I know, it's been almost a month. But if you were looking for a linear timeline of what I am doing, see the facebook photos. They're in order,and if I don't have new photos, it means I'm in that two-week transition zone of a normal university life in Quito and THAT means that nothing noteworthy happened. Seriously though, where has the time gone?
You know what? I am actually glad my watch battery died on the flight to Quito, otherwise I would have had more than a few white-rabbit, I'm-late heart attacks that are unneccessary in a country where it is standard to show up two hours late for everything. This is a slow sort of country, but I do have to keep running.
Alright enough of the literature/evolutionary theory references. Here is a topic that has continued to crop up throughout my time here, and my response has languished half-finished in a tiny stained notebook for more than a month now. And back from the birthplace of evolutionary theory, I thought it was high time to put it someplace less smeared.
OK listen up. I've said it twenty times before in two languages and I figured I'd put it in print to save myself a few more times. Don't we all have a finite number of breaths to waste?
Anyway, it's about science. And God.
What people forget about science is that it pertains to what we can see. It's really the art of seeing - always improving our range of vision microscopically, telescopically, and theoretically and sharing the mechanics of sight with others through teaching.
Faith pertains to what we cannot see - and I know that here is where you start to judge me but please hear me out because one day I might have to explain it to you in person and risk having it be far less completely or willingly told.
I do not propose that the divine is a stand-in prop for science to surpass, or a brainwashing scheme by jihadists or George Dubya, or an archaic security blanket comforting us like children in the face of the unknown. I simply wish to do away with this ridiculus notion that the two are opponents on the same playing field.
Woah. I know. Just sit down and break out the Cracker Jacks. We'll work from here.
Analyze the passes, predict the plays, even place your bets (we call that theorizing.) Get out the chalk and scribble your circles and squiggles and arrows (vectors?) Science is the mechanics of the game of life.
I know what you think. I am not about to suggest that the Game of God operates on a separate field entirely, perhaps with more complex rules or better paid coaches. No, the two must actually intersect (believe me, I heard the Dalai Lama speak at a football staduim.) You see, we need a reason to keep playing.
Maybe we play to win an eternal one for the team (Christianity?) either more technically (Catholicism or Mormonism), or perhaps less technically (mainstream Protestantism.) Maybe we come purely to enjoy the beer and the buddies and the face-painting (hedonism.) Maybe we're in it to garner enough skill and respect to play quarterback next time around or just get out of this ballgame entirely (Buddhism.)
Some are still waiting for the ref to come around and sort this mess out (Judaism), and some swear that the guy who used to wear jersey #33 went on to become the best one yet (Islam.) Some vehemently maintain that they don't NEED a reason to be here (atheism); some derive comfort from ceasing to wonder (agnosticism), and stil a few more got off at Fenway instead of Franklin and haven't really figured it all out yet.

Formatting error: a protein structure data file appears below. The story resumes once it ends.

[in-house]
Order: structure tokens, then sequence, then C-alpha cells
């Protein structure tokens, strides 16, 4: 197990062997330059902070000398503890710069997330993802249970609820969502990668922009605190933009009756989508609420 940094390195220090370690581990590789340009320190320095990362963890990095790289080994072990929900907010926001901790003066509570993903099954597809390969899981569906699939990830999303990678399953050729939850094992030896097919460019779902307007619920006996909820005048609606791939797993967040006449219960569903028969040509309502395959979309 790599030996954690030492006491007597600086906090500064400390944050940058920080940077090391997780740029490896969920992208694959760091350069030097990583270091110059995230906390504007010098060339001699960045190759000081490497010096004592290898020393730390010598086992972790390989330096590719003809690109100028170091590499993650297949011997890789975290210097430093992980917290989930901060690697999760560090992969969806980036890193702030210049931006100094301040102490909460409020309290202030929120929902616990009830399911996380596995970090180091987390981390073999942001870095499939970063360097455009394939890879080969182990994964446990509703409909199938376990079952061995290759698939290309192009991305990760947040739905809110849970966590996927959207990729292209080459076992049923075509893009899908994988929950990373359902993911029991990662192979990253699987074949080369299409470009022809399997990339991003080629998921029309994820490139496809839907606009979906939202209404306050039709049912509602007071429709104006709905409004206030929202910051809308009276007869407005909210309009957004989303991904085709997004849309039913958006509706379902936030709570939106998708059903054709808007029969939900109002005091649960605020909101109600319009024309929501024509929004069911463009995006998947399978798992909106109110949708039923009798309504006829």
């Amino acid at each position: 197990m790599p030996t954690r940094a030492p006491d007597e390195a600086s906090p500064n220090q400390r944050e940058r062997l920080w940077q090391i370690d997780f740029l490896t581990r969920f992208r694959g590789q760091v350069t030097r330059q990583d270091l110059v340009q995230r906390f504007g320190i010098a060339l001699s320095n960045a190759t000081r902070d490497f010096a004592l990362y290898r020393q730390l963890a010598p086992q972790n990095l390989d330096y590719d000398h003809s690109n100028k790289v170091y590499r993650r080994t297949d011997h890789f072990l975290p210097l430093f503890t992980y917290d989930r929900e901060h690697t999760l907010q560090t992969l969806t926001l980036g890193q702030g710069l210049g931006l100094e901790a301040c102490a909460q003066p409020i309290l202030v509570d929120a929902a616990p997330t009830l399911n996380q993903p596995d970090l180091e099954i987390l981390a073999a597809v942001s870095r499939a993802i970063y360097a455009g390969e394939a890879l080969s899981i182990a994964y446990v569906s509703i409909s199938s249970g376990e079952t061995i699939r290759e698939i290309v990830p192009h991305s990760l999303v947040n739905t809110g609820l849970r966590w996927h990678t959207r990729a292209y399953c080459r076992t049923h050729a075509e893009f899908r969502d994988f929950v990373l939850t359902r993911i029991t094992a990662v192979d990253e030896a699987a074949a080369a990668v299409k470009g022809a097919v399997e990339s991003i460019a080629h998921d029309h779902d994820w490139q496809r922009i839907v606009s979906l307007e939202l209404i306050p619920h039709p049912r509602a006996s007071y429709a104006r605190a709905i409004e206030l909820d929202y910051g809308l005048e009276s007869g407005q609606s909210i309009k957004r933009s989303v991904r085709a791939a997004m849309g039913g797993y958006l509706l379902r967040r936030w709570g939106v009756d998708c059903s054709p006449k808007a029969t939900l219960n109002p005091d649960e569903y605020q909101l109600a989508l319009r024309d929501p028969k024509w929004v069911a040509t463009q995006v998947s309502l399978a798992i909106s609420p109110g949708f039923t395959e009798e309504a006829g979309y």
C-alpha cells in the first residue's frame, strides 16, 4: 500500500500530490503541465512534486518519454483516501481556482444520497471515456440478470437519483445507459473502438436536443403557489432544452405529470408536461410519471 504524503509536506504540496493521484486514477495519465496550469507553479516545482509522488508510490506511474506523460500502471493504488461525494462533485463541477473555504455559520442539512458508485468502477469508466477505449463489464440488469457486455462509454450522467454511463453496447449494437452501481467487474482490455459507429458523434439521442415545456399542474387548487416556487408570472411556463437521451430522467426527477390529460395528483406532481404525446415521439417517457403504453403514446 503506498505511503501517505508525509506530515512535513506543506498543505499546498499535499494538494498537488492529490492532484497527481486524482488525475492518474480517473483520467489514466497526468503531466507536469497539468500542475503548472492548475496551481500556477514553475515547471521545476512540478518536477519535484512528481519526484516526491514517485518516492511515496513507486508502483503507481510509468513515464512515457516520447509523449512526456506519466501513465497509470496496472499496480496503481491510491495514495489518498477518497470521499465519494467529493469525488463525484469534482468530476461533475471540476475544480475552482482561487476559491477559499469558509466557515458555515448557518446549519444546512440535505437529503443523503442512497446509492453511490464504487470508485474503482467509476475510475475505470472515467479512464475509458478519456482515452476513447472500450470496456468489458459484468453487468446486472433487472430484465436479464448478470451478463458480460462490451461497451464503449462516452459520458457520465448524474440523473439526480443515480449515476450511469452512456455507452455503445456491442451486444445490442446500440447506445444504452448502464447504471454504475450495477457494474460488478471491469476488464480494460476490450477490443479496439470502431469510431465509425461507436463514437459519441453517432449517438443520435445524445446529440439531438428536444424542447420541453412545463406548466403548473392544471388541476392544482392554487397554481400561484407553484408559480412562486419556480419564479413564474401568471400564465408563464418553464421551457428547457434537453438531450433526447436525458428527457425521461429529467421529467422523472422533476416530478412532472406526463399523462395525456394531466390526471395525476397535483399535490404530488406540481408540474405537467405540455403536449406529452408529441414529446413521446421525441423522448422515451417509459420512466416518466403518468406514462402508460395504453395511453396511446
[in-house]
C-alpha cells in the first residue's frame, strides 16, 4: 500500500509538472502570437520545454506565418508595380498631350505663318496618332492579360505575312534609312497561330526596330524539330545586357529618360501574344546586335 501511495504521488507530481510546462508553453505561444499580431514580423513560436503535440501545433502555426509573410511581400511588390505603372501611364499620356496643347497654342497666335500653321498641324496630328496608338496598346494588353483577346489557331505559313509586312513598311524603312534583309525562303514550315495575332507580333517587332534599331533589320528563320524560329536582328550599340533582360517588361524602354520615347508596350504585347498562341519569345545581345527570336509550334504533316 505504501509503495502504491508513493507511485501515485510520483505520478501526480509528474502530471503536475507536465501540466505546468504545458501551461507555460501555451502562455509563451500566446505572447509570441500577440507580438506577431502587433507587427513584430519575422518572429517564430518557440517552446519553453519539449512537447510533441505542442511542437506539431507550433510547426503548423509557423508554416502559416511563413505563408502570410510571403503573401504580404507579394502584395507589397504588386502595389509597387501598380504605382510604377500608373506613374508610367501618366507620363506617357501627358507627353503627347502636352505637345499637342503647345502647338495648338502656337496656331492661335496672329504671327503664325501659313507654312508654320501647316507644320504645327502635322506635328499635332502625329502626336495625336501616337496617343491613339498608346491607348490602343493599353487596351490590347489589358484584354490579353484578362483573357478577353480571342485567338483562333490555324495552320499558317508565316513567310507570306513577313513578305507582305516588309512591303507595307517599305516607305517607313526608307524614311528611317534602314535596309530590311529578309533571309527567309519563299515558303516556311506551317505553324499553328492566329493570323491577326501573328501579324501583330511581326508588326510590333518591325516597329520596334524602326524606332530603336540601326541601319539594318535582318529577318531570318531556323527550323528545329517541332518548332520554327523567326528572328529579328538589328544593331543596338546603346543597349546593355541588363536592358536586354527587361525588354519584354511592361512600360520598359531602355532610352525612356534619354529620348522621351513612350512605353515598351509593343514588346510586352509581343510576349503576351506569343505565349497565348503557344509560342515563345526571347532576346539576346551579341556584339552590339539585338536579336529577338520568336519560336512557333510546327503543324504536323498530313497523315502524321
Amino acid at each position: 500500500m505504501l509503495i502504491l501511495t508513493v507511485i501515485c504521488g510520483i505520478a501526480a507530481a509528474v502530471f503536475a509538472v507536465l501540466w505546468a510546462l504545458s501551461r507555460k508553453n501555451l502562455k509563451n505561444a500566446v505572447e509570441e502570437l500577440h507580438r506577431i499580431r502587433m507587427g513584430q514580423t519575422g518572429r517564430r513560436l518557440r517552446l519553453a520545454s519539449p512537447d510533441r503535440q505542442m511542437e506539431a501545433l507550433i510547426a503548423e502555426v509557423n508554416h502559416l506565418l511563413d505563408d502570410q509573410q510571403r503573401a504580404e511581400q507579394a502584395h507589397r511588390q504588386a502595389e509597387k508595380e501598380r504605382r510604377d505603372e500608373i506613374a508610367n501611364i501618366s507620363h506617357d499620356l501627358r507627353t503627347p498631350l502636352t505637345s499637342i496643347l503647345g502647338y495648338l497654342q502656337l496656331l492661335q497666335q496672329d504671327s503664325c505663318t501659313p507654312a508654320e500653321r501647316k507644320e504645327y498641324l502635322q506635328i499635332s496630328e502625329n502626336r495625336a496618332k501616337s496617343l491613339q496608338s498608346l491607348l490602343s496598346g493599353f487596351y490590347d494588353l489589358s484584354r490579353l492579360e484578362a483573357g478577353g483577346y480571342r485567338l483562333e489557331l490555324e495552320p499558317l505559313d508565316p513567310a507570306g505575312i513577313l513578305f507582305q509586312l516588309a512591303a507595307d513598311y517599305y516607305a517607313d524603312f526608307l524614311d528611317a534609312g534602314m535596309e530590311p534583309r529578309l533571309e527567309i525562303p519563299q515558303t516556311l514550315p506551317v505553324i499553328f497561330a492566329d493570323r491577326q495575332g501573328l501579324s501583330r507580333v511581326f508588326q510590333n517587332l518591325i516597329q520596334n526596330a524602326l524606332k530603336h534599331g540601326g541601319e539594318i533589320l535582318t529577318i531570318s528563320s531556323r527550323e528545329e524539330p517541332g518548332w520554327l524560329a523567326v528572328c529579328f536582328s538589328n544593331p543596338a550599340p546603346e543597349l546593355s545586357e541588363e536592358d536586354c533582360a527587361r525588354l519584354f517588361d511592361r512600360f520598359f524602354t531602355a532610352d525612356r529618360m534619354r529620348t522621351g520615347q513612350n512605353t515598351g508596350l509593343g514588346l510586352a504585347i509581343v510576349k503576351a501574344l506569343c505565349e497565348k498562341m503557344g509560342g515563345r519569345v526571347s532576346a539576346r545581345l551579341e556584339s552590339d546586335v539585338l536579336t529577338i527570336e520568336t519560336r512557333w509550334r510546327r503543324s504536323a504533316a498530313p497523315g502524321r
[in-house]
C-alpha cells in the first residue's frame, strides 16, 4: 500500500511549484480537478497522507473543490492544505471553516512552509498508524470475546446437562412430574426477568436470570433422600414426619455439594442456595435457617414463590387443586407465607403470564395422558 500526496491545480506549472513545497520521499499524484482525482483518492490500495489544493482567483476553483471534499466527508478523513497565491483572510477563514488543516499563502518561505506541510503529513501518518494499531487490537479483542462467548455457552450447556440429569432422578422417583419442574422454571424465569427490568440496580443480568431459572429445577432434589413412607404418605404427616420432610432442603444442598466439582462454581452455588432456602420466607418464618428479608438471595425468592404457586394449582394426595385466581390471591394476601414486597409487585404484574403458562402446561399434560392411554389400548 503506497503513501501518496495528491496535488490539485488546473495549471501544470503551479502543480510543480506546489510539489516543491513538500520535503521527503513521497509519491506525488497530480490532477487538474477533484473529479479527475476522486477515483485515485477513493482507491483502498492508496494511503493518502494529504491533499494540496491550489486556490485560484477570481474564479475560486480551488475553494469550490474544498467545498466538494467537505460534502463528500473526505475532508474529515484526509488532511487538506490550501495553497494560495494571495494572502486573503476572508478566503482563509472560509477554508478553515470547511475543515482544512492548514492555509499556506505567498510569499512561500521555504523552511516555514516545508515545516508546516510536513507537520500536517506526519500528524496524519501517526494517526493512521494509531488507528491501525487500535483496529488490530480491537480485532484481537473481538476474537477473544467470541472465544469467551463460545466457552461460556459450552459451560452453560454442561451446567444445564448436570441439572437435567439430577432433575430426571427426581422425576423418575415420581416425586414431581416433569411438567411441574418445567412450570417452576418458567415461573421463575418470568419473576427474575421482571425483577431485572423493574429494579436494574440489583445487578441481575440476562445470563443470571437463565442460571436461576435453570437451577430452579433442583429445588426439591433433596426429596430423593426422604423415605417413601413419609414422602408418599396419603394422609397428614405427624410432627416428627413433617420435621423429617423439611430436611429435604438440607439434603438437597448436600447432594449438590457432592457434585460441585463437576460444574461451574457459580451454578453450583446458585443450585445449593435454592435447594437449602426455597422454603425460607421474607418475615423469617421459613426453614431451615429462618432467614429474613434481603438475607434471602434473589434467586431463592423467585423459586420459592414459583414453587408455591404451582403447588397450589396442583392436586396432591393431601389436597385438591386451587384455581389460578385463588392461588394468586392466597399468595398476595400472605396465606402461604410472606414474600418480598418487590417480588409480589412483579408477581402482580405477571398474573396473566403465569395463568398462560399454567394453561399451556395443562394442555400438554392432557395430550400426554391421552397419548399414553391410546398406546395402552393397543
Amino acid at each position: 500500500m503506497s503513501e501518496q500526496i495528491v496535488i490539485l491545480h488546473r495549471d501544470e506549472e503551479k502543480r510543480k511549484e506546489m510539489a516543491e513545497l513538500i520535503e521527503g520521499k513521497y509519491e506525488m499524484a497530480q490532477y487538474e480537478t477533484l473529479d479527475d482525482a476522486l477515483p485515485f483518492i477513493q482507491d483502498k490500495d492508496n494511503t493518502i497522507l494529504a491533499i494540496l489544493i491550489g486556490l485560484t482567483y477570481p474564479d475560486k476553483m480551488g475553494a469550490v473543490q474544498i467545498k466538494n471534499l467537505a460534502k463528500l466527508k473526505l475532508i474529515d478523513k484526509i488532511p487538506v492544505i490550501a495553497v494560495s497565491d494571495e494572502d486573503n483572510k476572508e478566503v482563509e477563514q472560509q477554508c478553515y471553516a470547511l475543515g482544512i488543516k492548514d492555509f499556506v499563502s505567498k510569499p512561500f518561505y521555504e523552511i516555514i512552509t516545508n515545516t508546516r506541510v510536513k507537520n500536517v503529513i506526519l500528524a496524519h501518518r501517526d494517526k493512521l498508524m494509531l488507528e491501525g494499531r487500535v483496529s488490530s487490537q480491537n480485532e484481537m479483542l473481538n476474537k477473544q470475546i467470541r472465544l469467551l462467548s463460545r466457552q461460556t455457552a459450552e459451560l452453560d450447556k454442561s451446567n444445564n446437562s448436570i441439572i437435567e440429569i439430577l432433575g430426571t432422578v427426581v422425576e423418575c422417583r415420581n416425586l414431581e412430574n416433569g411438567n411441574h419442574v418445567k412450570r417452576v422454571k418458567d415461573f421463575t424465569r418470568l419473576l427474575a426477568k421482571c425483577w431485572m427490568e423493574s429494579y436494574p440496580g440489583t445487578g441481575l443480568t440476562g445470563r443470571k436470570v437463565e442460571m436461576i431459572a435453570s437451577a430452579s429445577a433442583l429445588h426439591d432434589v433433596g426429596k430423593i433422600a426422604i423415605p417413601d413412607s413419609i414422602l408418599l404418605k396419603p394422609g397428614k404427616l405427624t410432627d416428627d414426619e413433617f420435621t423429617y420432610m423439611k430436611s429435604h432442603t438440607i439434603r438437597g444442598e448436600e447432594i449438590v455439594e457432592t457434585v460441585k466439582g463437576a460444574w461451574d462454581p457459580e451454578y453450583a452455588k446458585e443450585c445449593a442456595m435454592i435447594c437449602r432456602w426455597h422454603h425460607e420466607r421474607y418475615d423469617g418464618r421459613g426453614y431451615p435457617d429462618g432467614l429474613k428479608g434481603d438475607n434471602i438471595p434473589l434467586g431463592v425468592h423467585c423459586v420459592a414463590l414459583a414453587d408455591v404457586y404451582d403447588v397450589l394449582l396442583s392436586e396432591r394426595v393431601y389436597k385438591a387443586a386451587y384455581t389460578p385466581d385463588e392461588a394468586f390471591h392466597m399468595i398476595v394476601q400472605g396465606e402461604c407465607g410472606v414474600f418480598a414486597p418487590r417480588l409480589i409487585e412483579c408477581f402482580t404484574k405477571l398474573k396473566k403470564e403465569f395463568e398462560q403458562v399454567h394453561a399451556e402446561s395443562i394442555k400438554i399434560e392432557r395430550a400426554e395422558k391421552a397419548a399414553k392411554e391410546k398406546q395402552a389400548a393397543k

And you know what? Not one of them is sufficient to explain away the woes of the world - high ticket prices, the wanton waste of Gatorade. Always getting benched or never getting a break. Crowded parks and empty seats and, yes, mowing the grass THAT many times a week - but it helps.
'Yeah,' you ask, 'but what about the SCIENCE part? In your cocky collegiate haste you've damaged your cause by trying to make things fancy and then aptly skirting the question.'
Well hold on to your hot dog, 'cause I'm not finished yet. The beef you have is with biology specifically. No one ever understood enough physics to make it a public debate (Oh wait, bombs are physics. . .) And since we all value prescription drugs and fossil fuels and curing cancer, really the only beef left to have have is with evolution.
Evolutionary theory supposedly flies in the face of the most conventional Occidental creation story. What's the big deal with one story? Sure, we wrote it down, but we also wrote down the one about the Earth on a turtle on a turtle on a turtle on a turtle. The big deal is that there are stories to chose from.
But science is not trying to replace a story, because the thing is that evolution itself is not a complete story. We've just been putting together pieces from what we can see - NOT purporting that we've exposed the whole continuum from beginning to end and that Jesus sucks besides. And here it is:
Seeing doesn't have to be believing - else blind Sampson would have been an atheist the minute his eyes were gouged from his head. I would venture that he is faithless who thinks that seeing is a legitimate threat to something that is by definition independent of sight itself. So stay in the ballgame; have faith in what you will - be it Jesus or Jehova or the Torah or turtles. But don't limit the observation, please.
This is not published in jest, nor to offend. This is published to lend insight into my cause, my cross, and my chromosomes (or maybe just to clear out my notebook.) See?
Or do you believe?